Change may be constant, but the gradations are hugely variable, with degree at some point shading into kind. Consider that the transformations of the human to date have all been dictated by social shifts, inventions and responses to various natural givens: modifications of circumstance, in short. We have adapted over these long millennia to the organization of agriculture, the standardization of time, the growth of cities, the harnessing of electricity, the arrival of the automobile and airplane and mass-scale birth control, to name just a few developments. But the cyber-revolution is bringing about a different magnitude of change, one that marks a massive discontinuity. Indeed, the aforementioned Pre-Digital Man has more in common with his counterpart in the agora than he will with a Digital Native of the year 2050. By this I refer not to cultural or social references but to core phenomenological understandings. I mean perceptions of the most fundamental terms of reality: the natural givens, the pre-virtual presence of fellow humans, the premises of social relationships.

Esse texto é uma citação de um puta artigo que eu encontrei no blog do fodástico Nick Carr.

Mais um texto foda da The Atlantic. Nada menos do que uma bela resposta ao clássico artigo do Nick Carr sobre o google e a nossa estupidez.

Scientists refer to the 12,000 years or so since the last ice age as the Holocene epoch. It encompasses the rise of human civilization and our co-evolution with tools and technologies that allow us to grapple with our physical environment. But if intelligence augmentation has the kind of impact I expect, we may soon have to start thinking of ourselves as living in an entirely new era. The focus of our technological evolution would be less on how we manage and adapt to our physical world, and more on how we manage and adapt to the immense amount of knowledge we’ve created. We can call it the Nöocene epoch, from Pierre Teilhard de Chardin’s concept of the Nöosphere, a collective consciousness created by the deepening interaction of human minds. As that epoch draws closer, the world is becoming a very different place.

Parte interessante sobre cigarro e café:

The rise of urbanization allowed a fraction of the populace to focus on more-cerebral tasks—a fraction that grew inexorably as more-complex economic and social practices demanded more knowledge work, and industrial technology reduced the demand for manual labor. And caffeine and nicotine, of course, are both classic cognitive-enhancement drugs, primitive though they may be.

Se o artigo do Nick se chamava Is Google Making Us Stupid?, este vem com o sugestivo título Get Smarter. Eis o por que:

The Mount Toba incident, although unprecedented in magnitude, was part of a broad pattern. For a period of 2 million years, ending with the last ice age around 10,000 B.C., the Earth experienced a series of convulsive glacial events. This rapid-fire climate change meant that humans couldn’t rely on consistent patterns to know which animals to hunt, which plants to gather, or even which predators might be waiting around the corner.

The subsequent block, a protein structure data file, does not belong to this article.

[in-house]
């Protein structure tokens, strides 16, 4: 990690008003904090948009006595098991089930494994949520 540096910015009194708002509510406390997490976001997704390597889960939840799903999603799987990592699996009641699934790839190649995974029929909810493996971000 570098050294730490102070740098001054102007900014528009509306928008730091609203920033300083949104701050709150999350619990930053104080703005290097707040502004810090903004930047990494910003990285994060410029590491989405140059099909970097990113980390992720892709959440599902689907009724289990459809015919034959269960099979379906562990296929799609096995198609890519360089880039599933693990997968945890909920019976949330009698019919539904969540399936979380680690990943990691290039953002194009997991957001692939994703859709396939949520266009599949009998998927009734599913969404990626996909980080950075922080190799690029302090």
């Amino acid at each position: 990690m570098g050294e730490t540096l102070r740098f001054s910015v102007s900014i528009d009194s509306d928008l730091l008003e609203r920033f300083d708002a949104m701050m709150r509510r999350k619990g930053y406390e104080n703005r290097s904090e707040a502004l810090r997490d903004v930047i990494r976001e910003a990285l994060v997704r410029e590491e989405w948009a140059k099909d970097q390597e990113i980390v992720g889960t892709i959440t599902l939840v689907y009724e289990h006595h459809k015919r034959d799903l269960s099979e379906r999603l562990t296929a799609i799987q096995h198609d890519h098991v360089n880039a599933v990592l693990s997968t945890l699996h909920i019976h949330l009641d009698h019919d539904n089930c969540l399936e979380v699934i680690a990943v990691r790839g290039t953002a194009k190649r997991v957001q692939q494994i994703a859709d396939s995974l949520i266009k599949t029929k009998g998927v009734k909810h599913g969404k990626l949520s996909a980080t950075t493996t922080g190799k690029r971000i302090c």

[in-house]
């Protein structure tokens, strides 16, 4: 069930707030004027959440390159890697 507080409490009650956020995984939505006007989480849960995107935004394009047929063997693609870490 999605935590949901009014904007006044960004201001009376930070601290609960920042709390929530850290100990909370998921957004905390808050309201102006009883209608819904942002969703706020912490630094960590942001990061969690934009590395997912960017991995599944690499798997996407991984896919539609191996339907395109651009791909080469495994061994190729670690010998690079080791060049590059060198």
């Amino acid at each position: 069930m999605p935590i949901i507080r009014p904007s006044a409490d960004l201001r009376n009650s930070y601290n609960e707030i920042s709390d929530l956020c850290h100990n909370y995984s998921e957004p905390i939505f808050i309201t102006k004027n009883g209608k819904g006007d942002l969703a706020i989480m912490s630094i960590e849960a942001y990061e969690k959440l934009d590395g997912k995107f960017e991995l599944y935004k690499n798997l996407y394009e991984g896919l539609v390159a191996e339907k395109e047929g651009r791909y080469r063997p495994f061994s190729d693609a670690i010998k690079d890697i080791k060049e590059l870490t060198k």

How did we cope? By getting smarter. The neuro­physi­ol­ogist William Calvin argues persuasively that modern human cognition—including sophisticated language and the capacity to plan ahead—evolved in response to the demands of this long age of turbulence. According to Calvin, the reason we survived is that our brains changed to meet the challenge: we transformed the ability to target a moving animal with a thrown rock into a capability for foresight and long-term planning. In the process, we may have developed syntax and formal structure from our simple language.

if the next several decades are as bad as some of us fear they could be, we can respond, and survive, the way our species has done time and again: by getting smarter. But this time, we don’t have to rely solely on natural evolutionary processes to boost our intelligence. We can do it ourselves.

Há um tempo atrás o Noah Brier comentou um reportagem do The Onion.

The best onion articles are the ones that make you a little uncomfortable:

“A new report published this week by researchers at Stanford University suggests that Americans spend the vast majority of each day staring at, interacting with, and deriving satisfaction from glowing rectangles.”

Lê-se no ácido The Onion:

“From the moment they wake up in the morning, to the moment they lose consciousness at night, Americans are in near-constant visual contact with bright, pulsating rectangles,” said Dr. Richard Menken, lead author of the report.

According to the report, staring blankly at luminescent rectangles is an increasingly central part of modern life. At work, special information rectangles help men and women silently complete any number of business-related tasks, while entertainment rectangles—larger and louder and often placed inside the home—allow Americans to enter a relaxing trance-like state after a long day of rectangle-gazing.

“We discovered in almost all cases that Americans find it enjoyable and rewarding to put their faces in front of glowing rectangles for hours on end,” said Howard West, a prominent sociologist on the Stanford team. “Furthermore, when citizens are not staring slack-jawed at these mesmerizing shapes, many appear to become lost, confused, and unsure of what they should be doing to occupy themselves.”